Melissa Harris-Perry | June 24, 2012
>>> african- americans will be disproportionately affected by a restricted number of voting laws enacted by states since last year. according to the brennan center, 34 states have introduced legislation that would require voters to show i.d. that means 25% of voting age african- americans that have no current voter i.d. may be disenfranchised on voter day in november. and registration drives and early voting compound the impact on communities of color. that potential problem has sparked action. black leaders have responded from the threat of voter suppression with action. jeff johnson dug a little deeper into this issue on a report that we'll show you now.
>> reporter: black churches have organized souls to the polls voter drives after sunday services. after a new ohio law, voters no longer allowed to cast ballots on the weekend before the november election. ohio state representative , alisha reece of cincinnati voted against the bill. now ohio churches will need to step up and spread the word.
>> nothing beats word of mouth and the churches have hundreds and hundreds of people that come every sunday and can get the information out to them in a nonpartisan way.
>> you have to change your situation. you have to change your condition. it's up to you.
>> reporter: bashir jones, a youth activist in cleveland, says the black church needs to take things a step further.
>> voting it good, but change doesn't end with the vote it may start there. but, you have to educate them on what they are voting on.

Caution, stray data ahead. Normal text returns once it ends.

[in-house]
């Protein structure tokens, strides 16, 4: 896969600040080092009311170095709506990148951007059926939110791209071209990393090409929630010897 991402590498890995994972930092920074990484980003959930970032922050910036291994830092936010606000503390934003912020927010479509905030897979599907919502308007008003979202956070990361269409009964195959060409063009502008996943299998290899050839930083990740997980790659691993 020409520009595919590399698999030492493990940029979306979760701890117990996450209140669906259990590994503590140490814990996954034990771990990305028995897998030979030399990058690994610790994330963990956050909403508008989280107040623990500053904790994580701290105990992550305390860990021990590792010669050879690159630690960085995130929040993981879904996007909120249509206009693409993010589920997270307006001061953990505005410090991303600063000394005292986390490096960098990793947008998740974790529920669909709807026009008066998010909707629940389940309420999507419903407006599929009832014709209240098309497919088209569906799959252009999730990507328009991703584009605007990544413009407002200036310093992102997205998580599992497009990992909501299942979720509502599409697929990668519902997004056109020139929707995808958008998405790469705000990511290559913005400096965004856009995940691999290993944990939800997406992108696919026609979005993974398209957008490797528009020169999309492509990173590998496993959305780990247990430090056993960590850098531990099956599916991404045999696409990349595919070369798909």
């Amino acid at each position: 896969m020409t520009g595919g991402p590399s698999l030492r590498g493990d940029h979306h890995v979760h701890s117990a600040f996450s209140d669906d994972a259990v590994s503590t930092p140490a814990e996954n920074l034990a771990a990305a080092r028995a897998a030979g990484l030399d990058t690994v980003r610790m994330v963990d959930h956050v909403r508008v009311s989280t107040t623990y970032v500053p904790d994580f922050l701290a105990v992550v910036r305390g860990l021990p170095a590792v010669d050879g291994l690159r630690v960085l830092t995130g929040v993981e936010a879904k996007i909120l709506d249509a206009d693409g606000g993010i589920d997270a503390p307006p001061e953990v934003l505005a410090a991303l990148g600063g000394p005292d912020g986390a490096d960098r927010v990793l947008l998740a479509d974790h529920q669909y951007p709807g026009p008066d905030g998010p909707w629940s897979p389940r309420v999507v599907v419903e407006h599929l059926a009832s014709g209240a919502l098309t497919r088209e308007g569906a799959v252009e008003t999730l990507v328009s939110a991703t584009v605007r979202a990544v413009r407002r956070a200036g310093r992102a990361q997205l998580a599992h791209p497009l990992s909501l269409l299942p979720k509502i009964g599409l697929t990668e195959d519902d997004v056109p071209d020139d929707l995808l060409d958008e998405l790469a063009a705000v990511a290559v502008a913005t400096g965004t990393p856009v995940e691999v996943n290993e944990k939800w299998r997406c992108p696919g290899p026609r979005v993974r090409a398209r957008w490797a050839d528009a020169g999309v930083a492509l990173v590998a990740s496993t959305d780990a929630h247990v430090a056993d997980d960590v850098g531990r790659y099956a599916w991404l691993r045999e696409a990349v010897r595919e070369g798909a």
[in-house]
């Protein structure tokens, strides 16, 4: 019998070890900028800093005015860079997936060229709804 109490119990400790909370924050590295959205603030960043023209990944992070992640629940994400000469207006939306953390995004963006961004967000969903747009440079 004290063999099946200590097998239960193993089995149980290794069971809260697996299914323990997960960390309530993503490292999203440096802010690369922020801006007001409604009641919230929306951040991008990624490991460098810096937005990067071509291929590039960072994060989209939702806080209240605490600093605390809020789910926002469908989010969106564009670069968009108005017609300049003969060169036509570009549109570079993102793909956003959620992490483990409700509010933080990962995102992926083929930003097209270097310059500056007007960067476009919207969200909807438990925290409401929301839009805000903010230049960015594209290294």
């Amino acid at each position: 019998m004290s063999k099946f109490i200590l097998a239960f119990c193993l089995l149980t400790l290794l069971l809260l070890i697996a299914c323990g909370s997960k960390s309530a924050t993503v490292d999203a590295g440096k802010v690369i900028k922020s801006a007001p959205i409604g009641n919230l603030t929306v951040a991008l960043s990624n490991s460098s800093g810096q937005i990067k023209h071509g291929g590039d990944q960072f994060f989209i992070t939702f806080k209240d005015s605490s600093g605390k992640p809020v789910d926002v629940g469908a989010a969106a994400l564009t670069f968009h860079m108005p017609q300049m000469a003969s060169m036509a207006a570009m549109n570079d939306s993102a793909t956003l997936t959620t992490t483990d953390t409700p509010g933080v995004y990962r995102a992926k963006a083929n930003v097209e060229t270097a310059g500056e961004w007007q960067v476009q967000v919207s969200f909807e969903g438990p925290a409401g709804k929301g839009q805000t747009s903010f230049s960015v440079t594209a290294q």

>> reporter: education, issues, but the process as well. with new voter access laws in more than a dozen states, minority voters in particular are facing more scrutiny across the country. this year, an estimated 5 million voters will be affected by these new laws. many black churches planning to guide congregants and even help them pay for valid i.d.s in some cases.
>> the church has to make certain we give the people copies of what they need, that we take them to the supervisor of elections office, we walk them through the process.
>> reporter: with more pressure to register in time, black leaders know they are on the front line this election year.
>> we must register all that we can, because turnout, numbers in america really count.
>> reporter: jeff is back with me on the table, along with kenji, david, and aisha. we're just getting news out of egypt, democracy works, people have a vote, but we're nervous about the role of religion in this new democracy and turn back to the united states and say, oh, maybe democracy is not working so well. and people don't have access to the polls and religion may be conduit, and, jeff, this realistic that churches can push back against something as powerful as these voter suppression efforts?